- The Washington Times - Sunday, April 12, 2015

A new nonprofit is hoping to rev up motor sports fans to participate in campaigns and elections, seeking partnerships with racing giants like NASCAR and support from the U.S. Chamber of Commerce in an effort that political strategists say could increase GOP voter turnout.

The campaign, called “Rev the Vote,” originally launched during the 2014 election cycle as a nonpartisan campaign to engage a passionate racing fan base in the political arena. The campaign, modeled after MTV’s hugely successful “Rock the Vote” effort, partnered with the Chamber to connect race fans with easy-to-use voter tools in their home states.

Although the campaign never made it across the finish line in the last cycle, organizers are gearing up for an even bigger launch this year and have already recruited two former congressmen — Reps. Connie Mack of Florida, a Republican, and Democrat Heath Shuler of North Carolina — for the board of directors.

“Racing fans need to be heard as loudly on Election Day as they are on Race Day — and RTV’s vision is to inform them about the critical role they can have in our political process and turn their focus from the pole at the track to the polls on election day,” said a “Rev the Vote” information sheet obtained by The Washington Times.

Mr. Shuler, an All-American quarterback at the University of Tennessee and a first-round pick of the Washington Redskins, said he is “honored to support Rev the Vote.”

“Race fans are some of the most passionate sports fans in the United States, and I would like to see more of them take an active role in our political process as well. At its core, Rev the Vote is an organization committed to registering, educating and turning out these fans on election day, just like race day,” he said in a recent statement.

And, in an email to The Times, Mr. Mack said, “Motorsports fans represent a broad cross-section of America, and I’m confident that Rev the Vote can play a real role in bringing them back into the voting booth.”

Political strategists say that, if successful, “Rev the Vote” could make a difference in swing states like Florida, targeting a mostly conservative motor sports fan base in a state where Republican voters stayed at home in the last presidential election.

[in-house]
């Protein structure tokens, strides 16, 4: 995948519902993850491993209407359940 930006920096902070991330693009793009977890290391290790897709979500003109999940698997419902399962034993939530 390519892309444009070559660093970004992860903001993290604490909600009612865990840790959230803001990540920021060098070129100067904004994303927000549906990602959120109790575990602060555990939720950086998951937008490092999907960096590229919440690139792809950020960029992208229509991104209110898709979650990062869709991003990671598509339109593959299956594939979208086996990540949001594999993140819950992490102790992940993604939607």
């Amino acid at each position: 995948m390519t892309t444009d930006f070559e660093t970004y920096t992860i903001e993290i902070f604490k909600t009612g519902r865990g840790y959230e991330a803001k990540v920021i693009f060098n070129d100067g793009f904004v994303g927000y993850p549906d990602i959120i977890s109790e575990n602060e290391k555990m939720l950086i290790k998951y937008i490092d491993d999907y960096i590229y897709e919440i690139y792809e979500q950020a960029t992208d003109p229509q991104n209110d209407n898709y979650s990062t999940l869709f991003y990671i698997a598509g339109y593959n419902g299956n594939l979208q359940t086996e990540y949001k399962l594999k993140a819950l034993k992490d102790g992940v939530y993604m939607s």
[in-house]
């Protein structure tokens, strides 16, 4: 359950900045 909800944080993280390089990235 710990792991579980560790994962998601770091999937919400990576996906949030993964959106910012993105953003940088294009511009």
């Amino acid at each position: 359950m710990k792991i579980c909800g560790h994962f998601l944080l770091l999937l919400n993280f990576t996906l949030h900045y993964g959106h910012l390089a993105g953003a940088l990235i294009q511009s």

“If they rev it up within the next 90 days and constantly keep it going, it definitely could have an effect in 2016,” said Jeffrey Corey, a managing partner of the TriCoast Group political consulting firm.

The Chamber of Commerce partnered with “Rev the Vote” in 2014 and supplied its own online voter registration portal for the effort.

When asked whether the Chamber would partner with “Rev the Vote” again in 2016, a spokeswoman told The Times that the Chamber was working on the 2016 initiative but wasn’t ready to announce anything “quite yet.”

Joe Fuld, president of Washington-based Democratic consulting firm The Campaign Workshop, said it was highly likely the Chamber would want to put its full weight behind “Rev the Vote” to reach Southern conservatives.

“I wouldn’t put it past the Chamber to put a lot of resources into this to up turnout,” Mr. Fuld said.

A spokesman for NASCAR told The Times that the company did not have an official partnership with the campaign but is looking into the “Rev the Vote” initiative.

“Rev the Vote” aims to target a block of disengaged voters in the same way that “Rock the Vote” successfully engaged millennials in the political process via marketing and celebrity branding.

Over 25 years, “Rock the Vote” has registered over 6 million new voters, according to the campaign’s website.

“Rev the Vote” has the potential to do the same by tapping into a huge fan base. NASCAR alone has over 75 million fans, but “Rev the Vote” will also target other motor sports fans, from motocross to speedboat and go-kart racing. And most of those millions of fans lean conservative, political experts say.

“I think that, in concept, there is a need to go engage folks who are sort of left out of the political process. If you look at the past couple of election cycles, folks who are [in] a NASCAR or racing demographic have traditional and family values. They haven’t been represented well in the Republican Party,” said Dan Holler, a spokesman for Heritage Action for America, the political arm of the conservative Heritage Foundation think tank.

But the campaign’s success will depend on its authenticity, according to Mr. Holler, who said that motor sports fans might not be swayed by an effort that is so closely tied to Washington and the Chamber of Commerce.

“One of the criticisms from the last presidential cycle was that a lot of good conservative voters stayed home, and the thinking is they were totally unenthused by the Romney candidacy,” Mr. Holler said. “An effort to get these people to turn out could be good over the long term, but it needs to be authentic. It can’t be a veneer for what is basically an effort to continue the Washington status quo.”

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